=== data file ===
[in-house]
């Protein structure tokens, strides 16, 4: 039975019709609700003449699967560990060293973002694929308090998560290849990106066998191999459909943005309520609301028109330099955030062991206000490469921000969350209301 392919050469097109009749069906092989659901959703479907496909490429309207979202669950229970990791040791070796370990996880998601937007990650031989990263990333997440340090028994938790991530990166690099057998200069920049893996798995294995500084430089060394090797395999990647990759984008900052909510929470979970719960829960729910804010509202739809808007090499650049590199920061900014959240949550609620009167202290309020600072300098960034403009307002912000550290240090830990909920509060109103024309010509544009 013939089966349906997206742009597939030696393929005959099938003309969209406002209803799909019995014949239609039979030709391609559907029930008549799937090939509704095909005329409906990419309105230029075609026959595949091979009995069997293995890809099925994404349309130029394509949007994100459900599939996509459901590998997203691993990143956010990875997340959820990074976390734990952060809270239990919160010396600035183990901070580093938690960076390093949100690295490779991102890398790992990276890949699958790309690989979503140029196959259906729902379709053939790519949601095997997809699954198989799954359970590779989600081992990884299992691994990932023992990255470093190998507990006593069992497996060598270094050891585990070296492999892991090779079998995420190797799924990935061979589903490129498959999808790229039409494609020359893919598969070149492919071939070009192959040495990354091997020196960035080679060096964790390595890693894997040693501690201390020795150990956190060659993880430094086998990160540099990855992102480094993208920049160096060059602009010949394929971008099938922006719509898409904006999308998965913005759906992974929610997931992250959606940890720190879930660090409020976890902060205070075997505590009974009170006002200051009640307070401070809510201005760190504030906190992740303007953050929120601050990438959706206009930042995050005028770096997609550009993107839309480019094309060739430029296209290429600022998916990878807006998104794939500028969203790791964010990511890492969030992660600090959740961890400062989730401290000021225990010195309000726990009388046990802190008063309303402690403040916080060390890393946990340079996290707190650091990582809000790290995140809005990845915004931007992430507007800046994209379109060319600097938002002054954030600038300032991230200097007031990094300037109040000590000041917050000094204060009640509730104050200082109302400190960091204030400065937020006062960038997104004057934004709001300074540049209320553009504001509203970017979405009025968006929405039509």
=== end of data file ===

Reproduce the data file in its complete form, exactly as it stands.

[in-house]
């Protein structure tokens, strides 16, 4: 039975019709609700003449699967560990060293973002694929308090998560290849990106066998191999459909943005309520609301028109330099955030062991206000490469921000969350209301 392919050469097109009749069906092989659901959703479907496909490429309207979202669950229970990791040791070796370990996880998601937007990650031989990263990333997440340090028994938790991530990166690099057998200069920049893996798995294995500084430089060394090797395999990647990759984008900052909510929470979970719960829960729910804010509202739809808007090499650049590199920061900014959240949550609620009167202290309020600072300098960034403009307002912000550290240090830990909920509060109103024309010509544009 013939089966349906997206742009597939030696393929005959099938003309969209406002209803799909019995014949239609039979030709391609559907029930008549799937090939509704095909005329409906990419309105230029075609026959595949091979009995069997293995890809099925994404349309130029394509949007994100459900599939996509459901590998997203691993990143956010990875997340959820990074976390734990952060809270239990919160010396600035183990901070580093938690960076390093949100690295490779991102890398790992990276890949699958790309690989979503140029196959259906729902379709053939790519949601095997997809699954198989799954359970590779989600081992990884299992691994990932023992990255470093190998507990006593069992497996060598270094050891585990070296492999892991090779079998995420190797799924990935061979589903490129498959999808790229039409494609020359893919598969070149492919071939070009192959040495990354091997020196960035080679060096964790390595890693894997040693501690201390020795150990956190060659993880430094086998990160540099990855992102480094993208920049160096060059602009010949394929971008099938922006719509898409904006999308998965913005759906992974929610997931992250959606940890720190879930660090409020976890902060205070075997505590009974009170006002200051009640307070401070809510201005760190504030906190992740303007953050929120601050990438959706206009930042995050005028770096997609550009993107839309480019094309060739430029296209290429600022998916990878807006998104794939500028969203790791964010990511890492969030992660600090959740961890400062989730401290000021225990010195309000726990009388046990802190008063309303402690403040916080060390890393946990340079996290707190650091990582809000790290995140809005990845915004931007992430507007800046994209379109060319600097938002002054954030600038300032991230200097007031990094300037109040000590000041917050000094204060009640509730104050200082109302400190960091204030400065937020006062960038997104004057934004709001300074540049209320553009504001509203970017979405009025968006929405039509």